Midsized to large Exchange 2000 Server installations often maintain a dedicated server for recovery operations. You can use a recovery server as replacement hardware to get users back to work quickly after a catastrophic hardware failure, but the most common use of recovery servers is to retrieve specific information deleted from an Exchange 2000 database on another server. To produce mailbox data that your users—or lawyers—might ask for, first configure a server with plenty of disk space and the same software as your Exchange 2000 servers, then follow the steps outlined here.
Uses for a Recovery Server
Some examples of Exchange data that you might be asked to recover are
- a mailbox that someone has mistakenly deleted (after the mailbox's deleted-mailbox-retention period has ended)
- one or more mailboxes or items needed for legal or other reasons (you might need to retrieve all the messages from several mailboxes or messages sent over an extended period; the latter necessitates restoring multiple backups to ensure that you don't omit a specific message)
- a public folder whose only copy has been deleted
- a specific item or items that a user has deleted and can't retrieve by using the deleted-items-recovery option
- mailboxes from a failed server that you want to save to personal file folders (PSTs), then reload on a restored server
You can also use a recovery server to run database-maintenance utilities against a backup copy of a database to check it for any lurking corruption or to test to make sure that you're making reliable backups. For example, let's assume that you've noticed some -1018 (JET_errReadVerifyFailure) errors in the Application log. Typically, these errors indicate that the drive that contains the database has a hardware problem. You can restore a backup of the database to the recovery server and run the Eseutil utility to determine whether the database is healthy. If the database is OK, you can check the hardware to discover the root cause of the -1018 errors. If Eseutil reports that some pages contain problems, such as a failed checksum, you know that the database has a serious problem and that it will soon fail even if you replace the hardware. You can use the Move Mailbox option or the ExMerge utility to transfer mailbox data to another server before the database fails.
A recovery server also lets you determine how long Eseutil will take to rebuild a database (so you'll know how long your production server will be offline) and whether the rebuilt database will save you a significant amount of disk space. In addition, recovery servers are useful if you want to test an add-on product, especially a backup or antivirus utility, against real data. Far too many products work wonderfully in demonstration environments processing limited amounts of data only to encounter problems processing real data in production environments.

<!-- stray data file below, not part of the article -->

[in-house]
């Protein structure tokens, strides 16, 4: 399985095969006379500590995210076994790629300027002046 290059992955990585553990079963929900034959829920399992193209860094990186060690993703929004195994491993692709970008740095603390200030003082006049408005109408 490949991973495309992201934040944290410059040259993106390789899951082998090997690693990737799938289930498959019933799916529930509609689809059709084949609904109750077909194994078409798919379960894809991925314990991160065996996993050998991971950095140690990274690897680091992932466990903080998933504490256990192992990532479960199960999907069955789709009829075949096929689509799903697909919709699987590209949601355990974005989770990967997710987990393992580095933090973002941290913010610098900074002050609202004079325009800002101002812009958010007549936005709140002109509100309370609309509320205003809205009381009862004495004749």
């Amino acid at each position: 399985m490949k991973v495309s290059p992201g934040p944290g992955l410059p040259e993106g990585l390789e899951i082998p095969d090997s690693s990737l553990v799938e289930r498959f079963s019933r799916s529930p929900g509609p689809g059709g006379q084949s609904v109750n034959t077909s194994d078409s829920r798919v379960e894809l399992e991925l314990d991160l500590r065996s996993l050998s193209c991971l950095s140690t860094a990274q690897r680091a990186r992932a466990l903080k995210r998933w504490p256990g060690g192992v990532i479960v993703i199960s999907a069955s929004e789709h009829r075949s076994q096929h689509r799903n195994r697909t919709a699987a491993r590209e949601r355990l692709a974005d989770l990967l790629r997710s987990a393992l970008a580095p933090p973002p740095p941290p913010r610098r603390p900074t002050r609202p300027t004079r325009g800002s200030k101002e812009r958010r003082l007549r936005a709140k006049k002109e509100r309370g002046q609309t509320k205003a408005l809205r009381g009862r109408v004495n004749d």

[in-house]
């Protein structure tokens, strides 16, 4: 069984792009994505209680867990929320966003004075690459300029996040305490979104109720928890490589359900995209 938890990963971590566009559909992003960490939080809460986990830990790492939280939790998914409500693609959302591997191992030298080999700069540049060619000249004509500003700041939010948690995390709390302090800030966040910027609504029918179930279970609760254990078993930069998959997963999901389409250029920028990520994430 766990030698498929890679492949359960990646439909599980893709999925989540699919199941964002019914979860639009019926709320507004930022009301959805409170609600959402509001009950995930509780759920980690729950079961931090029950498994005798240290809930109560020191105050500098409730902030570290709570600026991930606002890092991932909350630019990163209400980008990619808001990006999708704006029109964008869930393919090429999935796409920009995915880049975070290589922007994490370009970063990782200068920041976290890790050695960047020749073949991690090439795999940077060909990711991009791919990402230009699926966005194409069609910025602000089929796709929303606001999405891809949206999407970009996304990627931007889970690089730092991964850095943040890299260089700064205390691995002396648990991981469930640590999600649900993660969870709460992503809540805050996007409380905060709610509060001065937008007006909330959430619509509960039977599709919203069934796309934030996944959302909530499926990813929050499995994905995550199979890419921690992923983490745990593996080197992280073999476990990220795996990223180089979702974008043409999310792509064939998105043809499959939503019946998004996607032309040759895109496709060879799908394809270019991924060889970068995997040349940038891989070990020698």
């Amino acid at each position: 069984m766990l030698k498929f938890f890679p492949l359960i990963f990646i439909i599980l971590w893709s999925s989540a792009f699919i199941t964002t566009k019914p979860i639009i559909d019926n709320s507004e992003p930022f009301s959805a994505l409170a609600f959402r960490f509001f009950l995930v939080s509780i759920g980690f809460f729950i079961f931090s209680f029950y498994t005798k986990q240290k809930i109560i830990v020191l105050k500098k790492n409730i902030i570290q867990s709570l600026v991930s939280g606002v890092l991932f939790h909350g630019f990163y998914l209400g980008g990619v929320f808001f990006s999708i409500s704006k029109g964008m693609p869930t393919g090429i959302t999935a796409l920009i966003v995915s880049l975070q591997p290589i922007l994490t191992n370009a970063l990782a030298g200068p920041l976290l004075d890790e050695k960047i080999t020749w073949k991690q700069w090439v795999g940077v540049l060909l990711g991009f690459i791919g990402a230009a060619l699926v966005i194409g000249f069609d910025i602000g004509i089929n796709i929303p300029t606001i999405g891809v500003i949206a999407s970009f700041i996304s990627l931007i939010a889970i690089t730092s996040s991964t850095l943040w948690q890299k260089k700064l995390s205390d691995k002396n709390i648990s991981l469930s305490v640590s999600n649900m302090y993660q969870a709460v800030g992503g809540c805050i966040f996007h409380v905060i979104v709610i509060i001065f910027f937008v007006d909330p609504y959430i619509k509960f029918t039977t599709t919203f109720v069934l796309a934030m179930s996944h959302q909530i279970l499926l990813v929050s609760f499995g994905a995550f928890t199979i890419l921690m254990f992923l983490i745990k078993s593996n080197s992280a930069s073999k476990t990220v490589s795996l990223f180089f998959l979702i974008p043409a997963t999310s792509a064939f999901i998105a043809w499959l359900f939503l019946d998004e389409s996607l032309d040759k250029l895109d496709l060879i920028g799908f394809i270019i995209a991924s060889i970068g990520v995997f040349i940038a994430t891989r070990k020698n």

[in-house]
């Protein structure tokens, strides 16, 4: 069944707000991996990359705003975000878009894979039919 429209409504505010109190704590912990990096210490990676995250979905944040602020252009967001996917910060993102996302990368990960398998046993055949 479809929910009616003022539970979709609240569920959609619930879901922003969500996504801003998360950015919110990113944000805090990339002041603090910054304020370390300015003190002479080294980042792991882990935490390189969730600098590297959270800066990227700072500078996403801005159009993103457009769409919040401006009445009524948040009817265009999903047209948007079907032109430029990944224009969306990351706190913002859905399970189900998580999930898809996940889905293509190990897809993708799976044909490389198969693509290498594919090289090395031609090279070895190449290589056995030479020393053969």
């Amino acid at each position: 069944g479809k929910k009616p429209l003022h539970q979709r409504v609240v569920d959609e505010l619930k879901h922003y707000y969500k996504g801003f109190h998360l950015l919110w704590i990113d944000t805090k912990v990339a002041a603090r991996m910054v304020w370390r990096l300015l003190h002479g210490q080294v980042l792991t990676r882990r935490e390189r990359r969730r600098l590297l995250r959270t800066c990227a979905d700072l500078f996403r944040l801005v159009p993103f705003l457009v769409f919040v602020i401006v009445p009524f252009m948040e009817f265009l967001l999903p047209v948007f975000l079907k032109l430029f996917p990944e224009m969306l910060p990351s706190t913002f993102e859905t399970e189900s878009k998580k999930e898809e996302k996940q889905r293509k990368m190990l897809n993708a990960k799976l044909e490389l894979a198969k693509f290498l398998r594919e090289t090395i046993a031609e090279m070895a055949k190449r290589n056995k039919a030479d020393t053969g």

Hardware and Software Environments
You must allocate suitable hardware to a recovery server. You don't need a multi-CPU, highly redundant disk subsystem configuration such as what you deploy in production. However, a recovery server has some prerequisites:
- The server must have enough disk space to hold the largest database that you might need to recover. Alternatively, the system should be capable of adding disks quickly should the need arise.
- The server should use the same backup software as used in production and must be able to read tapes created on the production servers.
- The server should be running the same version (including patches) of Windows and Exchange as the production servers.
If you want to be able to recover PSTs from a failed disk, your recovery server will require a surprising amount of disk space. (Exchange 2000 doesn't force users to delete email messages from their PSTs to stay within quotas, so users tend to keep messages.) However, the number of individual files involved makes restoring PSTs a fiddly operation, so you aren't likely to undertake this job unless absolutely required.
Having an available recovery server is only part of the equation. Knowing how to restore data quickly and effectively is the other.
Recovering an Exchange 2000 Mailbox Store
Because Exchange 2000 depends so heavily on Active Directory (AD) for mailbox and configuration data, you must take some specific AD-related steps to ensure that you can access mailboxes after you restore databases onto a recovery server. The basic requirements are as follows: The recovery server must be in a different AD forest from the original server. The forest names can be different, and the two forests can share a network. However, you must install the recovery server into a different Exchange organization with the same name. Remember that a forest can have only one Exchange organization, so by installing the recovery server into a different forest, you prevent the recovery server from interfering with the production servers. You should also stop users from attempting to log on to or otherwise access the recovery server while you're working with it. For a description of how to keep users away, see "Blocking Client Access to Exchange Servers," November 2002, http://www.exchangeadmin.com, InstantDoc ID 26505.